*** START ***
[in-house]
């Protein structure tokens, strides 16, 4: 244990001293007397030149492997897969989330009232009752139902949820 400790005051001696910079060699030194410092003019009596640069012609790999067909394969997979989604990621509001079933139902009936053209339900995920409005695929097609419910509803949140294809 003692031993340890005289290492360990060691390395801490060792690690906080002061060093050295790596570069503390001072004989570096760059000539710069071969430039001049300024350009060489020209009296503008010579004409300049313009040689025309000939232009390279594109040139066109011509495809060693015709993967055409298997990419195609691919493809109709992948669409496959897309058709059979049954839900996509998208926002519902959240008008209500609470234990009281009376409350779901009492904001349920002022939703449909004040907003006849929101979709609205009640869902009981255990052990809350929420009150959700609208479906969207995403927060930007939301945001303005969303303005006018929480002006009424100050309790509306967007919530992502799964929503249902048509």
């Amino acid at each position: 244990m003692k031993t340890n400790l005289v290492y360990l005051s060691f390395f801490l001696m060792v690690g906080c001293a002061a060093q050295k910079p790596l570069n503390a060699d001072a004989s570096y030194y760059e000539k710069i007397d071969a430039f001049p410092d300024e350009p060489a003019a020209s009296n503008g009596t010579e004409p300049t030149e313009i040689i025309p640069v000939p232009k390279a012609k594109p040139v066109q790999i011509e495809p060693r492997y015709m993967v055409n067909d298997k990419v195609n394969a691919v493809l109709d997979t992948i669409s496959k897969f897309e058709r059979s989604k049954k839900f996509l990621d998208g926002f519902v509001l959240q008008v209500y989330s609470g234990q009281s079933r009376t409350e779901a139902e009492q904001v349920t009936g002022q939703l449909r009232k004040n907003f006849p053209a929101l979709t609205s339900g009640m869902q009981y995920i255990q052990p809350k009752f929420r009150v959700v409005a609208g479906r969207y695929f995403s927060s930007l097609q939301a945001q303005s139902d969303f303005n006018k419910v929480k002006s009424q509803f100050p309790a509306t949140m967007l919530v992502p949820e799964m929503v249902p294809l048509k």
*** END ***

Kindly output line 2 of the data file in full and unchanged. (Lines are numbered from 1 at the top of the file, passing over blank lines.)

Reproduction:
């Protein structure tokens, strides 16, 4: 244990001293007397030149492997897969989330009232009752139902949820 400790005051001696910079060699030194410092003019009596640069012609790999067909394969997979989604990621509001079933139902009936053209339900995920409005695929097609419910509803949140294809 003692031993340890005289290492360990060691390395801490060792690690906080002061060093050295790596570069503390001072004989570096760059000539710069071969430039001049300024350009060489020209009296503008010579004409300049313009040689025309000939232009390279594109040139066109011509495809060693015709993967055409298997990419195609691919493809109709992948669409496959897309058709059979049954839900996509998208926002519902959240008008209500609470234990009281009376409350779901009492904001349920002022939703449909004040907003006849929101979709609205009640869902009981255990052990809350929420009150959700609208479906969207995403927060930007939301945001303005969303303005006018929480002006009424100050309790509306967007919530992502799964929503249902048509």